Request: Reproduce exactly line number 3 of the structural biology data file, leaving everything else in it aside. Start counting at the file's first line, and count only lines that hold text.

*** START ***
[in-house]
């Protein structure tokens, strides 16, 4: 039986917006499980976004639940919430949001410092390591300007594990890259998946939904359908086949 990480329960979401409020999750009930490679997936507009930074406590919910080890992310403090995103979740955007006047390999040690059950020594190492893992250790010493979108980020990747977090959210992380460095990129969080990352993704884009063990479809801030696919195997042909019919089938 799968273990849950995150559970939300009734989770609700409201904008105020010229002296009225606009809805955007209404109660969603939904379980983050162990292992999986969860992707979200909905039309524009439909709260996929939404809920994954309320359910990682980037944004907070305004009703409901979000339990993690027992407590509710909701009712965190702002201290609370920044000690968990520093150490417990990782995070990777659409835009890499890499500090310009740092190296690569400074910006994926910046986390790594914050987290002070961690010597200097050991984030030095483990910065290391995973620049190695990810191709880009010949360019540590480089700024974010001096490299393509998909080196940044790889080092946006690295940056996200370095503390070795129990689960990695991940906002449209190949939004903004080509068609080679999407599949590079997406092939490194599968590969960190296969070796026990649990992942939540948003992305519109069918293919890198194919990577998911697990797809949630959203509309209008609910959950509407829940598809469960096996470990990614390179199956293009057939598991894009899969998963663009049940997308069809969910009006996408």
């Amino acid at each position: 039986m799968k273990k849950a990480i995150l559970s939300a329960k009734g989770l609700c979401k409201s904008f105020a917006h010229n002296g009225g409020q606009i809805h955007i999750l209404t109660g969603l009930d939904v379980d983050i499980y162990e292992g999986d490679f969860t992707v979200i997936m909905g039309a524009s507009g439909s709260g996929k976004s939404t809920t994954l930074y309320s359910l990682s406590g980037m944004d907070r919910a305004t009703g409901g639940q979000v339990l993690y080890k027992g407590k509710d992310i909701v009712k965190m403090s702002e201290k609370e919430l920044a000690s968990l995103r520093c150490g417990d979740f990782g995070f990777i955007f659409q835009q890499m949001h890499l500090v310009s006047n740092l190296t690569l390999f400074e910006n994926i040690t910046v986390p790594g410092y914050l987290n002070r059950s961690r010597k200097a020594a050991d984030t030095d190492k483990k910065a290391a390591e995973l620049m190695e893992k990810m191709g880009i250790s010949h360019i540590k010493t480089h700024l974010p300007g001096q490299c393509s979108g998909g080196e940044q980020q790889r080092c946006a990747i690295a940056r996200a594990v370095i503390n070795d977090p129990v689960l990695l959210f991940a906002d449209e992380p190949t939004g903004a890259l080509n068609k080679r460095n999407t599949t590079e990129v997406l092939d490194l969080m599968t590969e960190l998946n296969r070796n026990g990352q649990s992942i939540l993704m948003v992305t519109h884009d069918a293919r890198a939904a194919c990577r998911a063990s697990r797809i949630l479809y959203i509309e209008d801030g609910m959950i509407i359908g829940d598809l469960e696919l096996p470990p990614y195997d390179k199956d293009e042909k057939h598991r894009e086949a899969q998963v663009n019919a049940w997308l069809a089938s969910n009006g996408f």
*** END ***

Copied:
């Amino acid at each position: 039986m799968k273990k849950a990480i995150l559970s939300a329960k009734g989770l609700c979401k409201s904008f105020a917006h010229n002296g009225g409020q606009i809805h955007i999750l209404t109660g969603l009930d939904v379980d983050i499980y162990e292992g999986d490679f969860t992707v979200i997936m909905g039309a524009s507009g439909s709260g996929k976004s939404t809920t994954l930074y309320s359910l990682s406590g980037m944004d907070r919910a305004t009703g409901g639940q979000v339990l993690y080890k027992g407590k509710d992310i909701v009712k965190m403090s702002e201290k609370e919430l920044a000690s968990l995103r520093c150490g417990d979740f990782g995070f990777i955007f659409q835009q890499m949001h890499l500090v310009s006047n740092l190296t690569l390999f400074e910006n994926i040690t910046v986390p790594g410092y914050l987290n002070r059950s961690r010597k200097a020594a050991d984030t030095d190492k483990k910065a290391a390591e995973l620049m190695e893992k990810m191709g880009i250790s010949h360019i540590k010493t480089h700024l974010p300007g001096q490299c393509s979108g998909g080196e940044q980020q790889r080092c946006a990747i690295a940056r996200a594990v370095i503390n070795d977090p129990v689960l990695l959210f991940a906002d449209e992380p190949t939004g903004a890259l080509n068609k080679r460095n999407t599949t590079e990129v997406l092939d490194l969080m599968t590969e960190l998946n296969r070796n026990g990352q649990s992942i939540l993704m948003v992305t519109h884009d069918a293919r890198a939904a194919c990577r998911a063990s697990r797809i949630l479809y959203i509309e209008d801030g609910m959950i509407i359908g829940d598809l469960e696919l096996p470990p990614y195997d390179k199956d293009e042909k057939h598991r894009e086949a899969q998963v663009n019919a049940w997308l069809a089938s969910n009006g996408f």